There’s deep beauty coming out of pain in that cabin in the woods.
Label: Beth Whitney Music
Time: 7 Tracks / 30 mins
This release is a mood piece in more ways than one. Its gentle, melancholy and slightly eerie soundscape reflects a depression that Whitney faced soon after becoming a mother.
She struggled tearfully to get into the studio and wanted happier songs, but was buoyed on by the thought of her grandmother’s compassionate face that gave her courage in her youth.
Getting into the studio was well worthwhile, though, as this is a very fine collection of songs with strong tunes, evocative lyrics and a misty, velvet texture – the cover captures it immaculately.
The chorus of “The shadows of a man” suggests how deep the moods were that she faced:
“The shadows of a man can break your back then take your hand
But the shadows of your own can take you whole.”
Other lyrics continue the sense of unease, such as the frustration and tiredness in “Turnwater” at endless waiting for resolution. Along with the vivid image of “Ashes on ashes ten miles wide,” she laments:
“That was just another thing that I lost in the fire
It settled in the ash and nail and a curl of barbed wire
And I haven't found the gold yet
Refined like I’ve been told yet.”
That yearning for being refined in the fire is one hint of Whitney’s faith, and you get a stronger one in “Days of Nights,” a song she wrote for the charity Shared Hope International, which works to end sex trafficking and supporting victims in their recovery. The song ends echoing Jesus’ plea in the face of suffering, “Won’t you take this cup from me?”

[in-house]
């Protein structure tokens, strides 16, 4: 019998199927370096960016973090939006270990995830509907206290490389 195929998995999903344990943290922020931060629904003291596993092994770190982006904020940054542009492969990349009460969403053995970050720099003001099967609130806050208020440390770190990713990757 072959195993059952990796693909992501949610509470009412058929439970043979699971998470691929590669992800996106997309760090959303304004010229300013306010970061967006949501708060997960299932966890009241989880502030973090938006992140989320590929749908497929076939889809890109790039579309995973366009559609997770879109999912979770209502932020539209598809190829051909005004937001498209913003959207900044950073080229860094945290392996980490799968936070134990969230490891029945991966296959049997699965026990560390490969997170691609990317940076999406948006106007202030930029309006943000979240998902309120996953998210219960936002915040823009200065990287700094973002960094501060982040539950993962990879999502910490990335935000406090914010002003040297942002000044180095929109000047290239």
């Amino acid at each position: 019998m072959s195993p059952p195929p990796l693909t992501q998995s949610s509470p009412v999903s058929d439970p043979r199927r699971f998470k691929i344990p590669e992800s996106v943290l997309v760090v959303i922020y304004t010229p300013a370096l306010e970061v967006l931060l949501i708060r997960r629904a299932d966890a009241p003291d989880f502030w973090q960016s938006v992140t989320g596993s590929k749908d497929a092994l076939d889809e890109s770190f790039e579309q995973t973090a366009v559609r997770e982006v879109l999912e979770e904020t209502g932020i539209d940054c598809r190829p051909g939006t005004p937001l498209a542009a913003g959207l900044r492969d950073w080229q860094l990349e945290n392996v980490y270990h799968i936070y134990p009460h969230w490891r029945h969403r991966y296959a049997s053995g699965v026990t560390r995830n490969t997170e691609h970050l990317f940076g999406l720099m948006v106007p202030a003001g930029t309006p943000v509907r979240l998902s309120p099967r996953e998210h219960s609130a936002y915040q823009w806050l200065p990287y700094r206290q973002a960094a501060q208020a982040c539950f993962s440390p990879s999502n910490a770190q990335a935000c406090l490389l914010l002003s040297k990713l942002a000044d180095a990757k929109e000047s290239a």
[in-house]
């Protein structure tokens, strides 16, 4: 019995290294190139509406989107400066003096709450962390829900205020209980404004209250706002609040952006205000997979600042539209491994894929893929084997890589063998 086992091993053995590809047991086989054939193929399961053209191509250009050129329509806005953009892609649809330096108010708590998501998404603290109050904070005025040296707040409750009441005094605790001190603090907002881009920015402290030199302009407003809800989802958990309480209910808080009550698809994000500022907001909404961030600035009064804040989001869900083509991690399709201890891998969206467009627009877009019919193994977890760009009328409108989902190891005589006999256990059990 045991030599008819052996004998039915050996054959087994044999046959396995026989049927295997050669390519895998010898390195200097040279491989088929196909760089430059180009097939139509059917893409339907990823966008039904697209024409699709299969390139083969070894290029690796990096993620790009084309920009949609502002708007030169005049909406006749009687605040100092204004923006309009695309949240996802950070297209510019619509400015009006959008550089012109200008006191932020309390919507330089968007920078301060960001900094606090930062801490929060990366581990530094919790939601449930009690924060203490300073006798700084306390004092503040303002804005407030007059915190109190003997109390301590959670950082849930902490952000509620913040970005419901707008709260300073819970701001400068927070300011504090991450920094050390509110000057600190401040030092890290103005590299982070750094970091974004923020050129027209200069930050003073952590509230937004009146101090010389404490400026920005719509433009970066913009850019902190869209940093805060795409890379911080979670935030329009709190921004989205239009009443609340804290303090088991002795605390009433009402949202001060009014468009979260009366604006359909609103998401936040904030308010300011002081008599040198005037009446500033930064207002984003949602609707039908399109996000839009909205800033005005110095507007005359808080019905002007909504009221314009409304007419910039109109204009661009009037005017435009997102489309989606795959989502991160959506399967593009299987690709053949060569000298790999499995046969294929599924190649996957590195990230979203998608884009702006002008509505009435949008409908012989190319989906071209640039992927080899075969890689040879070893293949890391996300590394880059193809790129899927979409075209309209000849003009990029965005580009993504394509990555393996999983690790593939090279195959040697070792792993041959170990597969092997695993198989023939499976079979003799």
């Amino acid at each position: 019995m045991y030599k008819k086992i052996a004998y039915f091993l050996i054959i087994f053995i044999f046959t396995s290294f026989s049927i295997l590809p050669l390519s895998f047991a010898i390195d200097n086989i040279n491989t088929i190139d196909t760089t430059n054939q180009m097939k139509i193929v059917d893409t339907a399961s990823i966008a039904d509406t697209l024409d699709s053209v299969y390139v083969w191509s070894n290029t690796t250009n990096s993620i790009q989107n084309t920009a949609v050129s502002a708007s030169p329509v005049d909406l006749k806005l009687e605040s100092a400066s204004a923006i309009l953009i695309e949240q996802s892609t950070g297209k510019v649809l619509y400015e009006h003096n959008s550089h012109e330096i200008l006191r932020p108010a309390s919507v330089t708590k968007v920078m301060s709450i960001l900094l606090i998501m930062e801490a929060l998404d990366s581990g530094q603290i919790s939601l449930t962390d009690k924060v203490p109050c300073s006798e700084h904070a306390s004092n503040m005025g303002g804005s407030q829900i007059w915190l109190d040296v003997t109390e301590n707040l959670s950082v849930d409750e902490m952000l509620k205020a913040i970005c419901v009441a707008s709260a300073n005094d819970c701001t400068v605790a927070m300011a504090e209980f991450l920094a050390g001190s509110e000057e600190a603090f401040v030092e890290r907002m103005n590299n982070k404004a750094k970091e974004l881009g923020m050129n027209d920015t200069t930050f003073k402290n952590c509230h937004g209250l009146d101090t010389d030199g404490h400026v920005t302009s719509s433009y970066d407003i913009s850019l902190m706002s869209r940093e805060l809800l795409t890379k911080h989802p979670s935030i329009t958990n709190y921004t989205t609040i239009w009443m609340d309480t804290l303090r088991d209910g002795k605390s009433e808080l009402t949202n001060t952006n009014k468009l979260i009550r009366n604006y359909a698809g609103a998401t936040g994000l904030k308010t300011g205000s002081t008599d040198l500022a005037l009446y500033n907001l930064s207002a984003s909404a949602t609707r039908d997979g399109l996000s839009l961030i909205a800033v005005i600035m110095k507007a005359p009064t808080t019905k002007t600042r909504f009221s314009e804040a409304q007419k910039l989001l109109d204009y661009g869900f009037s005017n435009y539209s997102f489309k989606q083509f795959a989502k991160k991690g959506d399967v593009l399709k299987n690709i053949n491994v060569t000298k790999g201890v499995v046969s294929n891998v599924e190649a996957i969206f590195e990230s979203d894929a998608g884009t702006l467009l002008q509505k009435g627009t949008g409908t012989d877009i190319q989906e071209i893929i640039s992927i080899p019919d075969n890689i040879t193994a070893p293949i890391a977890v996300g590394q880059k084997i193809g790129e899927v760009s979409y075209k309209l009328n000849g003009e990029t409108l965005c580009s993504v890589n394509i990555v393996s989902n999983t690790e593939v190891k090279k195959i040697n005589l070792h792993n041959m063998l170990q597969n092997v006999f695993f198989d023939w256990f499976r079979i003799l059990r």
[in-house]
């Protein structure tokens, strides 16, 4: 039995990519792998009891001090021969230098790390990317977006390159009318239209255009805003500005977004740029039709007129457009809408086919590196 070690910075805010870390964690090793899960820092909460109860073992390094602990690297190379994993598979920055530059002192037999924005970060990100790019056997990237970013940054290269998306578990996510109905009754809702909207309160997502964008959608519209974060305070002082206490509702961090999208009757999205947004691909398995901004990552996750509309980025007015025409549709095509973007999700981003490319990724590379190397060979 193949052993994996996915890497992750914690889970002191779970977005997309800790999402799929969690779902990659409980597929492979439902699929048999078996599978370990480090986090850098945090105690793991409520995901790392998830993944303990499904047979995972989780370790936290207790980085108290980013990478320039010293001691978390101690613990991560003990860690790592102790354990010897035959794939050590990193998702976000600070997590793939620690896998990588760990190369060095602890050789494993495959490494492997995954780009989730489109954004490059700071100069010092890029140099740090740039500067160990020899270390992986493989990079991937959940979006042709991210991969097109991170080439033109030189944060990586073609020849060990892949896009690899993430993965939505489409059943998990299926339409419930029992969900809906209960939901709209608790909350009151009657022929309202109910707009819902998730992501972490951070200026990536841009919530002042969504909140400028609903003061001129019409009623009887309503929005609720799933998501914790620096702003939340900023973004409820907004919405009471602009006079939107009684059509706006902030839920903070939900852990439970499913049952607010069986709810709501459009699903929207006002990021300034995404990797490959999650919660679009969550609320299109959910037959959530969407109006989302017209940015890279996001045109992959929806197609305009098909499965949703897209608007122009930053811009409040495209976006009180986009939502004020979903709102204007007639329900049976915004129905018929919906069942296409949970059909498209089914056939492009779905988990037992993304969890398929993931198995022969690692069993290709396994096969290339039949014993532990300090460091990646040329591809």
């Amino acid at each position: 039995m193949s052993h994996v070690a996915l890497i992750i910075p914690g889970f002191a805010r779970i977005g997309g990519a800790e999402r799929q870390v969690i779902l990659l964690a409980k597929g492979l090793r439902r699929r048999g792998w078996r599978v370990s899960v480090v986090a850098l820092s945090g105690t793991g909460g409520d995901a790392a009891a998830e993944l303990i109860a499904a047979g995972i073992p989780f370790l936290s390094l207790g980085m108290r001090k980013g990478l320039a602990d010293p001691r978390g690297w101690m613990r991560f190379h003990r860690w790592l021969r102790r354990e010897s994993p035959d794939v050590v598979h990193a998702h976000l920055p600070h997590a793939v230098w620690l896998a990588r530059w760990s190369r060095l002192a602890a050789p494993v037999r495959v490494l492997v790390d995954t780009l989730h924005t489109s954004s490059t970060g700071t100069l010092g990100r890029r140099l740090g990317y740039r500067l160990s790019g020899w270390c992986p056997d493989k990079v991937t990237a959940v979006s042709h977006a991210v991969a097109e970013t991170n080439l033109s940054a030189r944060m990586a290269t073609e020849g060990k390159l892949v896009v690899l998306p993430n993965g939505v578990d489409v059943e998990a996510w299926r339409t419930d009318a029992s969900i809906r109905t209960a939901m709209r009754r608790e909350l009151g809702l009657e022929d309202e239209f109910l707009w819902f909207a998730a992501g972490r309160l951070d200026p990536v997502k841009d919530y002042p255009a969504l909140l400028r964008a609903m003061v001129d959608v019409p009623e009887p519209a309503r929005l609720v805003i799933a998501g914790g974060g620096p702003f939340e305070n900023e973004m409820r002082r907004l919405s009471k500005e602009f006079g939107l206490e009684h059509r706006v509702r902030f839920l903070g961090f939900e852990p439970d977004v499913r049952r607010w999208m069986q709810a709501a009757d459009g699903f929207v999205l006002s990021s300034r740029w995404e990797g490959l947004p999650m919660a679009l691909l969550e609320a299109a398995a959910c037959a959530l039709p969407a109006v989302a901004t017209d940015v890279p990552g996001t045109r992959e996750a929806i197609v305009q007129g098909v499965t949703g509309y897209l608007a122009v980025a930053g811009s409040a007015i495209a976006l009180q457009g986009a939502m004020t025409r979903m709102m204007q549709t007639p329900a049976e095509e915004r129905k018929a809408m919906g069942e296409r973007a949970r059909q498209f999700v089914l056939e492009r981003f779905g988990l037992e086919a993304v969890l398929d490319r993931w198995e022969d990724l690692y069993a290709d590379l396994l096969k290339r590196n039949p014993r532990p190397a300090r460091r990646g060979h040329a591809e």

This disc has echoes of Bon Iver’s career-making For Emma, Forever Ago, which was created over a long winter in a Wisconsin cabin, built by his father, where he spent weekends as he grew up.
Whitney grew up as an outdoors girl and her family would go on week-long backpacking treks. “I was raised in the woods, in a way,” she comments in her promo package, so when she struggled with motherhood, looking for a space to breathe and fall deeper in love with her family, heading for the cabin her grandparents had hand-built in the ‘70s was a natural thing to do.
While there, she asked herself, “What is the last thing I’d want to write about?” so maybe that was the root of opener “Raven,” whose lyric gives the album its title and which reflects enigmatically on the unrecorded murder of a group of Native Americans in the same woods as her cabin.
Similarly lateral in its approach is the song that Whitney ends the disc with, beautifully re-working Linda Pastan’s poem “Fireflies.” Is she looking at their “staccato light” or the way that it goes out so abruptly?
This is an atmospheric collection that is very easy to play on repeat without wearying of its beauty (I must have played it six times straight tonight alone and I could easily continue).
Producer Brandon Bee has created a lush and sensitive cushion for Whitney’s hushed, whispery vocals to lie in, not least of which is the bowed bass from her husband Aaron Fishburn, and Natalie Mai Hall’s cello. You can play this just to listen to the bass, strings and punctuating sounds that make this a wonderfully assembled tapestry of song. With depth in every area, this project deserves a wide audience.